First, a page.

An analysis of trees in Toronto, Ontario, reveals that this city has about 10.2 million trees with a tree and shrub canopy that covers approximately 26.6 percent of the city. The most common tree species are eastern white-cedar, sugar maple, and Norway maple. The urban forest currently stores an estimated 1.1 million metric tons of carbon valued at CAD$25.0 million. In addition, these trees remove about 46,700 metric tons of carbon per year (CAD$1.1 million per year) and about 1,905 metric tons of air pollution per year (CAD$16.9 million per year). Trees in Toronto are estimated to reduce annual residential energy costs by CAD$9.7 million per year. The compensatory value is estimated at CAD$7.1 billion. Information on the structure and functions of the urban forest can be used to improve and augment support for urban forest management programs and to integrate urban forests within plans to improve environmental quality in the Toronto area.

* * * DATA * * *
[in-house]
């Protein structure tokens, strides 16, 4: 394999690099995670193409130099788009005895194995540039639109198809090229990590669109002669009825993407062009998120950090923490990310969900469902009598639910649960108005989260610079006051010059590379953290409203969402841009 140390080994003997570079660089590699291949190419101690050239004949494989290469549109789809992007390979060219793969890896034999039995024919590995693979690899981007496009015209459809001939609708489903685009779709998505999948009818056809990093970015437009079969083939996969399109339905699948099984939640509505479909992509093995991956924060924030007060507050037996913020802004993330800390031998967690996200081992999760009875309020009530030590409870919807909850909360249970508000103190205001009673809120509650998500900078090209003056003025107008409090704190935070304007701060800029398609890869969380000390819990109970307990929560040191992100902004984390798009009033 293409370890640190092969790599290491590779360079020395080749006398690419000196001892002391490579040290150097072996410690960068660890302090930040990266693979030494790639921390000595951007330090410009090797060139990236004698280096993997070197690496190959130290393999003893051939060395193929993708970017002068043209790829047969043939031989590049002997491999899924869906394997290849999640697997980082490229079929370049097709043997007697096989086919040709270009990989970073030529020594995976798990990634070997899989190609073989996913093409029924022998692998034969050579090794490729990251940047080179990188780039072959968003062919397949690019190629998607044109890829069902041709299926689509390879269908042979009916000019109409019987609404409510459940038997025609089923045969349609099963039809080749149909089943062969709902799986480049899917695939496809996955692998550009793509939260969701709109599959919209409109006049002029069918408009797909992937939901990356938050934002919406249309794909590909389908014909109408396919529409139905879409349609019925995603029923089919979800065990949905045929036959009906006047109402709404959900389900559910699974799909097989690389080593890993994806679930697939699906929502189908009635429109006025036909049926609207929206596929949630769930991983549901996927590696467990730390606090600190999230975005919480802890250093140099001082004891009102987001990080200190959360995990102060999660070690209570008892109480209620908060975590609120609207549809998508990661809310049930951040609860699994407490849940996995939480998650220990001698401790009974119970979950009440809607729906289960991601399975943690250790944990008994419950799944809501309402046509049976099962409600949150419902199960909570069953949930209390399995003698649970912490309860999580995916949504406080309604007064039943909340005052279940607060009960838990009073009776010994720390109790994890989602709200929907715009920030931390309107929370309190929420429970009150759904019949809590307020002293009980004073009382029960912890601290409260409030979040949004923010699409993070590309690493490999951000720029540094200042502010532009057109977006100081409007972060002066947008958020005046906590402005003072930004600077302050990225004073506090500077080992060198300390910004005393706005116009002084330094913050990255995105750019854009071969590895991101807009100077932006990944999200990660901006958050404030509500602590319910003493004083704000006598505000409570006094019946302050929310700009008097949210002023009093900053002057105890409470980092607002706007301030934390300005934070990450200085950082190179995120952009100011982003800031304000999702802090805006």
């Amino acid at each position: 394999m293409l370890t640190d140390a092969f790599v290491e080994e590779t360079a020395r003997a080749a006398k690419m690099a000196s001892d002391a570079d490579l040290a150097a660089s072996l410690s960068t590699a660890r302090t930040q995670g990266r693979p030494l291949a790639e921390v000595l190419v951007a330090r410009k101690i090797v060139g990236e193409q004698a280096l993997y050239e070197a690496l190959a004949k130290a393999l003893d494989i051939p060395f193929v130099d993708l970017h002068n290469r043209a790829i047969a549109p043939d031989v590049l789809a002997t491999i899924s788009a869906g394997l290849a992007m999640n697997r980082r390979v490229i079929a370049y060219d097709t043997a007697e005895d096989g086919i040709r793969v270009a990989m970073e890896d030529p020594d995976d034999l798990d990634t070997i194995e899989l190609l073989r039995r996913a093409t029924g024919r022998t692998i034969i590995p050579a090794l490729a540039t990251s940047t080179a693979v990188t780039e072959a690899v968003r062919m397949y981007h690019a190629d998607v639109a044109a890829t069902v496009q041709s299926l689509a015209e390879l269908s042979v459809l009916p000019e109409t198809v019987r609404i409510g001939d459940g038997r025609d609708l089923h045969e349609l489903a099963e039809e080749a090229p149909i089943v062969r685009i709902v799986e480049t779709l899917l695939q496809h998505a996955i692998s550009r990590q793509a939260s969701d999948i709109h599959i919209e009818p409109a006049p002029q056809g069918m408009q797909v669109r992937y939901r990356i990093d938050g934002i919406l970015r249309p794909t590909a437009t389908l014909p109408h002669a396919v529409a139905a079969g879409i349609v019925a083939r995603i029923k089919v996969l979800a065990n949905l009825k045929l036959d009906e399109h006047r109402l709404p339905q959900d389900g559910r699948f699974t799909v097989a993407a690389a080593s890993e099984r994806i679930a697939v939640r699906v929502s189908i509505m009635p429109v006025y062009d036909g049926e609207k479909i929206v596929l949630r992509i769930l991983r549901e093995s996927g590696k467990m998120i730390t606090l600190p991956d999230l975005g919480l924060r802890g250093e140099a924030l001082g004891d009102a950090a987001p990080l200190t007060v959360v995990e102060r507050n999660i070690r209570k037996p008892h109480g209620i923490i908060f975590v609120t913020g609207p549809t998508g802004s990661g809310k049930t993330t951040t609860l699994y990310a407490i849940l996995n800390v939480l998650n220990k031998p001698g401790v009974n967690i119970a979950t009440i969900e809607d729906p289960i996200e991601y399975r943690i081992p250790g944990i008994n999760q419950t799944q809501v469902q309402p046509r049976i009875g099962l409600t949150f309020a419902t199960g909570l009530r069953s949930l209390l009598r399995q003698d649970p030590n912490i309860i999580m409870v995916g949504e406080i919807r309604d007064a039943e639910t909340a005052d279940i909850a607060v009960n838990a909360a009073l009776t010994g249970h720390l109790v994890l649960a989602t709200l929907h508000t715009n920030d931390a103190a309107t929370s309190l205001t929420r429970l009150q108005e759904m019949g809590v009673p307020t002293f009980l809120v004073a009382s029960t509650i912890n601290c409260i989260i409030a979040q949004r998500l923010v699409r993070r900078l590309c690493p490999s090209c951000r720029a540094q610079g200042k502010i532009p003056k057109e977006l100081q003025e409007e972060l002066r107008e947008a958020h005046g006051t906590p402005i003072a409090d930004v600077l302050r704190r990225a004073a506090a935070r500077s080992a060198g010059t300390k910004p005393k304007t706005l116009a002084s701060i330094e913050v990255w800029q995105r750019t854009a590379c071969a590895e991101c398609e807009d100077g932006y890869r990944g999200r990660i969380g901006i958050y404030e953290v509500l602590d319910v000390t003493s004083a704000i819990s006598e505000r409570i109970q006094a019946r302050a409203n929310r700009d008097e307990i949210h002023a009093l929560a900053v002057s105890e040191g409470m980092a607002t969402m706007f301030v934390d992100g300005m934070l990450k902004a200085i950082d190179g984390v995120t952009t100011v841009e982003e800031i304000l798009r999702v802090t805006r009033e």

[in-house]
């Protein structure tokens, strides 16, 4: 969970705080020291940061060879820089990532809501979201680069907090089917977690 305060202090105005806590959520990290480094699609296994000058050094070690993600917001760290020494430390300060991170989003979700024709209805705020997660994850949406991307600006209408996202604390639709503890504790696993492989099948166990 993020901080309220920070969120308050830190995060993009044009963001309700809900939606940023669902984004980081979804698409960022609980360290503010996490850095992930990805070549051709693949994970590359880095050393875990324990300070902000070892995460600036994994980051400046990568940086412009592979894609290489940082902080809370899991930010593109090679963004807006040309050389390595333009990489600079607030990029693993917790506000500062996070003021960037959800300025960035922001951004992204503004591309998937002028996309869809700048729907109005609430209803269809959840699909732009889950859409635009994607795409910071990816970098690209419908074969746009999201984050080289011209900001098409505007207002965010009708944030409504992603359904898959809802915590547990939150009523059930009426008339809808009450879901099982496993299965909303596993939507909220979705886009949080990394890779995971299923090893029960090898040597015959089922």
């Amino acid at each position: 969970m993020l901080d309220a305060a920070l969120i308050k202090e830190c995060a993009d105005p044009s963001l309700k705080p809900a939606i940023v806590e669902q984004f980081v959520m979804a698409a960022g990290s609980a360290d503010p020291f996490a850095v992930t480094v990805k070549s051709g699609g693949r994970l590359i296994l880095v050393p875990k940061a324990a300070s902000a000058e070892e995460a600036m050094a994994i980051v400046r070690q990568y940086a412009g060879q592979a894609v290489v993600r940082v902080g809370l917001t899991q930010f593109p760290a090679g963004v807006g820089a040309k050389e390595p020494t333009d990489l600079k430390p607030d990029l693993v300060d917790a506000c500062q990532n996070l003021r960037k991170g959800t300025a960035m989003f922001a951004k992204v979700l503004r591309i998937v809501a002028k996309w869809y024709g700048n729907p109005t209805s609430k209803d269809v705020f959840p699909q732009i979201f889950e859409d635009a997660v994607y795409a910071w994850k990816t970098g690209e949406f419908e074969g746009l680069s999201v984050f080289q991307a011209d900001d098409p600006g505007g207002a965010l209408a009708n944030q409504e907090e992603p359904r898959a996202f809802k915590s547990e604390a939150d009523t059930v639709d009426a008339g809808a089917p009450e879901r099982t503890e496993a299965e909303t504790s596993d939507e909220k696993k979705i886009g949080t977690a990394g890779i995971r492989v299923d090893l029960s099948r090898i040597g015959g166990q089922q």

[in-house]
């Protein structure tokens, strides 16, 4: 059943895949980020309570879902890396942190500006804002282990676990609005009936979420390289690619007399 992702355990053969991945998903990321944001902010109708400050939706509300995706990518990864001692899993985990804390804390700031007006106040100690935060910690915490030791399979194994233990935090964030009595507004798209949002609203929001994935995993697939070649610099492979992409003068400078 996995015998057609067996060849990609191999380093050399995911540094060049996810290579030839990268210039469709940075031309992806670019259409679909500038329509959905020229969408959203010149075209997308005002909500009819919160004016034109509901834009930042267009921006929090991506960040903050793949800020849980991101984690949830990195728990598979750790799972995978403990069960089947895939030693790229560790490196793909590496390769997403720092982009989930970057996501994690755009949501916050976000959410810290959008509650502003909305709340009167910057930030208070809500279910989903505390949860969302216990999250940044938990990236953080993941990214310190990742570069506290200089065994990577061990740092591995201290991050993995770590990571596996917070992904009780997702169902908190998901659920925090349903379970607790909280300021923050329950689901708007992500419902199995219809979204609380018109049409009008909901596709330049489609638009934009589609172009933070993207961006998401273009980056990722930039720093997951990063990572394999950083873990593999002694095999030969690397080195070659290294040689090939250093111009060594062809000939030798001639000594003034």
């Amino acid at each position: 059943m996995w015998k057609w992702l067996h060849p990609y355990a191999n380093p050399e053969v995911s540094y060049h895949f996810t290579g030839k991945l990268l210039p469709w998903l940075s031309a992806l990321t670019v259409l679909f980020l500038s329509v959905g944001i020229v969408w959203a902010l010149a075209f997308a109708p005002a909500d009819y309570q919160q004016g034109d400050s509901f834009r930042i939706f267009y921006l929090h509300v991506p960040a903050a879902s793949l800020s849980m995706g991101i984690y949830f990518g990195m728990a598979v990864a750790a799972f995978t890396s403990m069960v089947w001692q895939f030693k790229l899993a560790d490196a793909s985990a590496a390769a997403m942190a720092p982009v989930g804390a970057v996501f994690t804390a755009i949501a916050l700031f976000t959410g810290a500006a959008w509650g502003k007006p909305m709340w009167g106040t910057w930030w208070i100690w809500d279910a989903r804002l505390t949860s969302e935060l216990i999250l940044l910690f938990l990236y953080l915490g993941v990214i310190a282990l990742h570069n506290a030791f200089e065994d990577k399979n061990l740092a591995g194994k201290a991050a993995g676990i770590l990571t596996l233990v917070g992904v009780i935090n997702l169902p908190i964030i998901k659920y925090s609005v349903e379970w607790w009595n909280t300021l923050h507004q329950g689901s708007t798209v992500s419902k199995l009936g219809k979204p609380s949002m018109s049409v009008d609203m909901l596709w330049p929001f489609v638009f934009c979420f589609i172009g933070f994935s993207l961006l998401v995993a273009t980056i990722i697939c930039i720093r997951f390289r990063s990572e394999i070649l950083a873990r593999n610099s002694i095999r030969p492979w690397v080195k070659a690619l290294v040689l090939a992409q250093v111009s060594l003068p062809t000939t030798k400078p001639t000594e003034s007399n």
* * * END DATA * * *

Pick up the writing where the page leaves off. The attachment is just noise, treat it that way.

air pollution removal
Nowak, David J.; Hoehn, Robert E. III; Bodine, Allison R.; Greenfield, Eric J.; Ellis, Alexis; Endreny, Theodore A.; Yang, Yang; Zhou, Tian; Henry, Ruthanne. 2013. Assessing urban forest effects and values: Toronto's urban forest. Resour. Bull. NRS-79. Newtown Square, PA: U.S. Department of Agriculture, Forest Service, Northern Research Station. 59 p.